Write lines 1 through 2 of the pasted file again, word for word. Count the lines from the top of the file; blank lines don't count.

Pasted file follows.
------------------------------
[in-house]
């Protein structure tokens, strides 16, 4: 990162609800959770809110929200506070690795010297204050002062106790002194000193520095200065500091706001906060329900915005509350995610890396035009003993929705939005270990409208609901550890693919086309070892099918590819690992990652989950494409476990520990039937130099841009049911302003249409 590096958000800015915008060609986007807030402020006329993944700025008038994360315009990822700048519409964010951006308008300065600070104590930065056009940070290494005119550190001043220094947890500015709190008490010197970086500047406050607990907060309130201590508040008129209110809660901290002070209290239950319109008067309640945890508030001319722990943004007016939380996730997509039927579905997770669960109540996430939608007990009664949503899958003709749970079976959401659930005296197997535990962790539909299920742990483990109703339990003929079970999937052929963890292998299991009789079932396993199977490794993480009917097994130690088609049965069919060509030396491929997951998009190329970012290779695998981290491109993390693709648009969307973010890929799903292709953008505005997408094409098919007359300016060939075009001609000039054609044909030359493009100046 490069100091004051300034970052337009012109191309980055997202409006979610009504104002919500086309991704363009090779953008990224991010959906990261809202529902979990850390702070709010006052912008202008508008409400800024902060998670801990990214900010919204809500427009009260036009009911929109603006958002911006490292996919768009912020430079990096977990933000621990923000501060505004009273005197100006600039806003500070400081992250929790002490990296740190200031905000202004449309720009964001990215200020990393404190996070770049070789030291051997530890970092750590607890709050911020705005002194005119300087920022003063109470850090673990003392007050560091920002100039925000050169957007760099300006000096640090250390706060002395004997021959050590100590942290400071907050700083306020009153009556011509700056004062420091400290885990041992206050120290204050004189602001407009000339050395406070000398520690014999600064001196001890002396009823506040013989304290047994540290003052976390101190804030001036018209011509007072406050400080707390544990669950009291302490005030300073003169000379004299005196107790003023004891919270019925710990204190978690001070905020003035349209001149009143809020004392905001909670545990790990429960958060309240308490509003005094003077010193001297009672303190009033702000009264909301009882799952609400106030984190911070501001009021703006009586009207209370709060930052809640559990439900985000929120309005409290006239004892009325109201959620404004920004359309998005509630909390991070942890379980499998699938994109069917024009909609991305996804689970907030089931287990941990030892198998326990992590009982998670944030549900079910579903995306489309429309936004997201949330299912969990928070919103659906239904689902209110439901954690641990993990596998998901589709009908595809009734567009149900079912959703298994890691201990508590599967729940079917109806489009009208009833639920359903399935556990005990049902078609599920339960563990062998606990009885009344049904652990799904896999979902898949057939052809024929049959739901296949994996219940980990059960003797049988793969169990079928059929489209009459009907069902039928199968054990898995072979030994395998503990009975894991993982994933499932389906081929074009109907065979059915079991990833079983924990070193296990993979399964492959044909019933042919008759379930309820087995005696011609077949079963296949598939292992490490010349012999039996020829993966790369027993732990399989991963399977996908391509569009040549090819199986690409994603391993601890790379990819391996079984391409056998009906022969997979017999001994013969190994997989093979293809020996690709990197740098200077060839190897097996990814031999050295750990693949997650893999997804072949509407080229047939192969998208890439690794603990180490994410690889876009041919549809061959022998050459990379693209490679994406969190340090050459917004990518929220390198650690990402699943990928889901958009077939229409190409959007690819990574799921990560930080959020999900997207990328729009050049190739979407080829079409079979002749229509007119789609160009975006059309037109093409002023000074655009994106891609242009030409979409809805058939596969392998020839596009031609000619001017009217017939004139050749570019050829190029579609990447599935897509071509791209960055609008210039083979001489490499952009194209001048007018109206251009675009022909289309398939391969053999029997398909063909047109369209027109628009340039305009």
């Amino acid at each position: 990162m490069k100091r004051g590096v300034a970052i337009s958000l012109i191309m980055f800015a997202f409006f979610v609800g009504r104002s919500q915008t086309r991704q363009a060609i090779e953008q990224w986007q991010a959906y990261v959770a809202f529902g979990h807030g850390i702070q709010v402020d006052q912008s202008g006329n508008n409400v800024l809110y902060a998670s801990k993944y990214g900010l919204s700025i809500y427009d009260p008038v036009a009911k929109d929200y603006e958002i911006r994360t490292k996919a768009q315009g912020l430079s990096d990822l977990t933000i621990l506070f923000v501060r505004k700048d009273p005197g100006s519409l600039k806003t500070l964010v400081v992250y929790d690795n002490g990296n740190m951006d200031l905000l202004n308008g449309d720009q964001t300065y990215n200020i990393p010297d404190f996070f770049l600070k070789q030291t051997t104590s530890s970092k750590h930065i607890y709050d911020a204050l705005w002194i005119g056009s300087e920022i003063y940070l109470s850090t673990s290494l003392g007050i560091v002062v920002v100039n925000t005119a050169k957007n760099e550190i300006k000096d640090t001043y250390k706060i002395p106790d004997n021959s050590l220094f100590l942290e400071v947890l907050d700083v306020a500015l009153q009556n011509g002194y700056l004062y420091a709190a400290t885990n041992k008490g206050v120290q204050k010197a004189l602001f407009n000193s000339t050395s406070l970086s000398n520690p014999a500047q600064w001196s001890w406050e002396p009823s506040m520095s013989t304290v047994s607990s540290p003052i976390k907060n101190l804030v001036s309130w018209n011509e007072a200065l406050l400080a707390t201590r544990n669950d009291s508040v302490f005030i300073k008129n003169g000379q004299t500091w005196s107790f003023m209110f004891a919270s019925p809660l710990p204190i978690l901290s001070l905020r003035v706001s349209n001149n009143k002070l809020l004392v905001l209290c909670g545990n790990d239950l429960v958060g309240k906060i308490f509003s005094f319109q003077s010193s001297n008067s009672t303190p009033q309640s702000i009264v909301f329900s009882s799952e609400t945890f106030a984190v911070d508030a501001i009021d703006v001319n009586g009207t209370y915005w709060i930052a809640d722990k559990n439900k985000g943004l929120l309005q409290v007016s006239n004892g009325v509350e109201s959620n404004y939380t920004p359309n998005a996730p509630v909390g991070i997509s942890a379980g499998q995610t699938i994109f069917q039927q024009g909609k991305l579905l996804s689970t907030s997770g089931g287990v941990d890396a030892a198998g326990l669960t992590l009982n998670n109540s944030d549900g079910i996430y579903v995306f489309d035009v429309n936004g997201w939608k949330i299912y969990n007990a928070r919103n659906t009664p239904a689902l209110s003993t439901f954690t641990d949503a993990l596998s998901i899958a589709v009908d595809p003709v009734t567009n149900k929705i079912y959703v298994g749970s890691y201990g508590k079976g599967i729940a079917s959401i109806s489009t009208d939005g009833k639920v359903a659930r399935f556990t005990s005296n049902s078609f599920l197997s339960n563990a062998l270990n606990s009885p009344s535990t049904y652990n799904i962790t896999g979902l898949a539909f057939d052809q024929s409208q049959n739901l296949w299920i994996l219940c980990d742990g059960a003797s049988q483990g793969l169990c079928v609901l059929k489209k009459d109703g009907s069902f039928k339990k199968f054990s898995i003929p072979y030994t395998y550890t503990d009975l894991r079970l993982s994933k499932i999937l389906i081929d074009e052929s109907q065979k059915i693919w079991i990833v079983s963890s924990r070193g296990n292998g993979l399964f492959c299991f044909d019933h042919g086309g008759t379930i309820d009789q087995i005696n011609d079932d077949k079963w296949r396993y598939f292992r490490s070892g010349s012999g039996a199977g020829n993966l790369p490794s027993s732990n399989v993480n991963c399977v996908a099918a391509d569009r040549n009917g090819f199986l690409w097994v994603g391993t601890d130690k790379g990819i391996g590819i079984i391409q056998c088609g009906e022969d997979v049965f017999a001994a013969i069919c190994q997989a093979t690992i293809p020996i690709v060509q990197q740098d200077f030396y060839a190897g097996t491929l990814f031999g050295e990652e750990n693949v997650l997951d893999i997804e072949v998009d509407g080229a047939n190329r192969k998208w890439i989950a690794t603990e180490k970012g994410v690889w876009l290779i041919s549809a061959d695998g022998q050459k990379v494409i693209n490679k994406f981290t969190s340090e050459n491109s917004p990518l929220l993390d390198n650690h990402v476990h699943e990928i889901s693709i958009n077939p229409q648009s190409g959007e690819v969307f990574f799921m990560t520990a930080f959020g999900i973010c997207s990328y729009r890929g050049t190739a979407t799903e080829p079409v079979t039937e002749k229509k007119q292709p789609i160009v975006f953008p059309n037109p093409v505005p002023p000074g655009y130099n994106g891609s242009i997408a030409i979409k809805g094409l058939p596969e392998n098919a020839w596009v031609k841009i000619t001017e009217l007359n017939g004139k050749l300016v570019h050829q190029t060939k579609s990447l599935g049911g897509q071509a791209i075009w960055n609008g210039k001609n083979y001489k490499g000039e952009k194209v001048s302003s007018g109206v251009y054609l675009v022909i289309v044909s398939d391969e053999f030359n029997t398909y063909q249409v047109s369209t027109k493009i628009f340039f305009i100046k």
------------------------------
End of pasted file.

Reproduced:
[in-house]
């Protein structure tokens, strides 16, 4: 990162609800959770809110929200506070690795010297204050002062106790002194000193520095200065500091706001906060329900915005509350995610890396035009003993929705939005270990409208609901550890693919086309070892099918590819690992990652989950494409476990520990039937130099841009049911302003249409 590096958000800015915008060609986007807030402020006329993944700025008038994360315009990822700048519409964010951006308008300065600070104590930065056009940070290494005119550190001043220094947890500015709190008490010197970086500047406050607990907060309130201590508040008129209110809660901290002070209290239950319109008067309640945890508030001319722990943004007016939380996730997509039927579905997770669960109540996430939608007990009664949503899958003709749970079976959401659930005296197997535990962790539909299920742990483990109703339990003929079970999937052929963890292998299991009789079932396993199977490794993480009917097994130690088609049965069919060509030396491929997951998009190329970012290779695998981290491109993390693709648009969307973010890929799903292709953008505005997408094409098919007359300016060939075009001609000039054609044909030359493009100046 490069100091004051300034970052337009012109191309980055997202409006979610009504104002919500086309991704363009090779953008990224991010959906990261809202529902979990850390702070709010006052912008202008508008409400800024902060998670801990990214900010919204809500427009009260036009009911929109603006958002911006490292996919768009912020430079990096977990933000621990923000501060505004009273005197100006600039806003500070400081992250929790002490990296740190200031905000202004449309720009964001990215200020990393404190996070770049070789030291051997530890970092750590607890709050911020705005002194005119300087920022003063109470850090673990003392007050560091920002100039925000050169957007760099300006000096640090250390706060002395004997021959050590100590942290400071907050700083306020009153009556011509700056004062420091400290885990041992206050120290204050004189602001407009000339050395406070000398520690014999600064001196001890002396009823506040013989304290047994540290003052976390101190804030001036018209011509007072406050400080707390544990669950009291302490005030300073003169000379004299005196107790003023004891919270019925710990204190978690001070905020003035349209001149009143809020004392905001909670545990790990429960958060309240308490509003005094003077010193001297009672303190009033702000009264909301009882799952609400106030984190911070501001009021703006009586009207209370709060930052809640559990439900985000929120309005409290006239004892009325109201959620404004920004359309998005509630909390991070942890379980499998699938994109069917024009909609991305996804689970907030089931287990941990030892198998326990992590009982998670944030549900079910579903995306489309429309936004997201949330299912969990928070919103659906239904689902209110439901954690641990993990596998998901589709009908595809009734567009149900079912959703298994890691201990508590599967729940079917109806489009009208009833639920359903399935556990005990049902078609599920339960563990062998606990009885009344049904652990799904896999979902898949057939052809024929049959739901296949994996219940980990059960003797049988793969169990079928059929489209009459009907069902039928199968054990898995072979030994395998503990009975894991993982994933499932389906081929074009109907065979059915079991990833079983924990070193296990993979399964492959044909019933042919008759379930309820087995005696011609077949079963296949598939292992490490010349012999039996020829993966790369027993732990399989991963399977996908391509569009040549090819199986690409994603391993601890790379990819391996079984391409056998009906022969997979017999001994013969190994997989093979293809020996690709990197740098200077060839190897097996990814031999050295750990693949997650893999997804072949509407080229047939192969998208890439690794603990180490994410690889876009041919549809061959022998050459990379693209490679994406969190340090050459917004990518929220390198650690990402699943990928889901958009077939229409190409959007690819990574799921990560930080959020999900997207990328729009050049190739979407080829079409079979002749229509007119789609160009975006059309037109093409002023000074655009994106891609242009030409979409809805058939596969392998020839596009031609000619001017009217017939004139050749570019050829190029579609990447599935897509071509791209960055609008210039083979001489490499952009194209001048007018109206251009675009022909289309398939391969053999029997398909063909047109369209027109628009340039305009």